No 32. — 🤔 Twelve questions 📟 Nokiawave 🎄 [little tree]
What, at this moment, am I meant to know
My name is Linda. I write a bi-weekly newsletter about computer science, childhood and culture - and there are 9585 of you listening. If you enjoy this issue, please share it with anyone you think may find it useful.
Joyeuses fêtes de fin d’année! I’m writing this back in Helsinki, where sun sets at 3.13 PM. I’ve been working on my annual end of year review post. It takes several days, but I love how the fermenting always produces insights and ideas about themes that have meant something to me during the year.
But before that, questions. Asking great questions is not celebrated enough and there are lot of benefit to keeping a loglist of questions (see the famous Patrick Collision list of questions he finds interesting). Sometimes the framing of a question helps scope the problem, sometimes it even suggests a solution.
So 12 open questions I’ve been thinking about during 2021:
How to design products (playgrounds?) that learn? (by Oio Studios)
What’s unique about computer science education compared to other DBERs (discipline based education research, like math, physics and engineering education)? (by Mark Guzdial)
How can playgrounds connect to social learning experiences? How can they respond to the needs of individual learners? (modified from Andy Matuschak’s book questions.)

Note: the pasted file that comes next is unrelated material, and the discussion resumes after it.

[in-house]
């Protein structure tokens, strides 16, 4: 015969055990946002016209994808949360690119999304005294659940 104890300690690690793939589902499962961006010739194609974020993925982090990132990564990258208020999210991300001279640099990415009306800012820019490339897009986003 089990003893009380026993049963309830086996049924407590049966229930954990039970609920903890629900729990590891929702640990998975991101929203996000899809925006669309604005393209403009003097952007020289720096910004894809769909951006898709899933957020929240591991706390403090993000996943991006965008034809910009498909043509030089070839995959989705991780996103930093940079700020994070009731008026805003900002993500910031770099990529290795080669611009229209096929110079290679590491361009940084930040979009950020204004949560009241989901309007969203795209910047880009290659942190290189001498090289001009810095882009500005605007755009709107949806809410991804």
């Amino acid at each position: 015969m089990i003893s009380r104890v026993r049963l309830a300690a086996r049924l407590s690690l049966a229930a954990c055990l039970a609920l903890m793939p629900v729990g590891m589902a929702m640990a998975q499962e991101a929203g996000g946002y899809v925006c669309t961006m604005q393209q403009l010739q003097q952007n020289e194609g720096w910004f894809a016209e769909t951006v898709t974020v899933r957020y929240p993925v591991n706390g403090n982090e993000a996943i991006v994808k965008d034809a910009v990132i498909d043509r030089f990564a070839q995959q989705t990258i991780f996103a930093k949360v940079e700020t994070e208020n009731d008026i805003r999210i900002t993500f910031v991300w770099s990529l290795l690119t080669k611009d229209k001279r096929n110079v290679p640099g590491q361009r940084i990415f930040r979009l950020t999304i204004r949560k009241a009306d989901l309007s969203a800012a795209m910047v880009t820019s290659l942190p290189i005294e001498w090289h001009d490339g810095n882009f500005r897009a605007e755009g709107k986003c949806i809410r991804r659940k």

What are the criticisms of my own work that I find most interesting? (by Devon Zuegel)
Who are the non-intuitive entrants to the world of education? (by Ben Nelson)
Does using this technology require me to think more or less? What would the world be like if everyone used this technology exactly as I am using it? (by L.M Sacasasa’s 41 questions on technology)
When is it better to work on things secretly and when in the open? (by Ben Reinhardt)
How do we help more experimental schools get started? What can we learn from some of the most imaginative research labs? (modified from Molly Mielke)
How can internet learning be better? (by Hyperlink Academy)
What are things I know I don’t know enough about? (modified from a list Eric Weinstein kept)
Will this enlarge me or diminish me? (by Oliver Burkeman)
What, at this moment, am I meant to know? (by W.H. Auden)
In computer science, a linked list is a linear collection of data elements whose order is not given by their physical placement in memory. But here it is a selection of things I’ve been reading lately.
A new word: Nokiawave, “a subgenre investigating common cinematic motifs and tropes such as borders and motion, espionage and paranoia, city grids and network infrastructures, technology, and the role of administration.”
Understanding Zero-knowledge proofs through illustrated examples by Nicole Zhu makes me want to start work on a cryptography themed Hello Ruby, maybe with a little stencil, play doh and other props..
I had no idea NFC-stickers are this cheap nowadays (like less than €0.3). I absolutely love stickers as a technology and projects like this make my brain purr.
Time for the Little Tree by e.e.cummings. little silent Christmas tree / you are so little / you are more like a flower
I’m hoping to surface and share stories from all of you and I’d love to see your creations! Here are a few teachers using Ruby in creative, fun and inspiring ways:
My friends at upiopi are offering a live online Hello Ruby -themed after school program for 5-7 year old children which you might want to check out. It runs from 6th to 20th of January (with 3 x 45min lessons)
This creative, wintery greeting comes from Hokkaido, Japan and utilises the ending of the third Ruby book in a heartwarming way.
These gingerbread cookies reimagine the CPU and GPU in a lovely way!
These creative holiday card designs from Spain are based on these designs you can print out.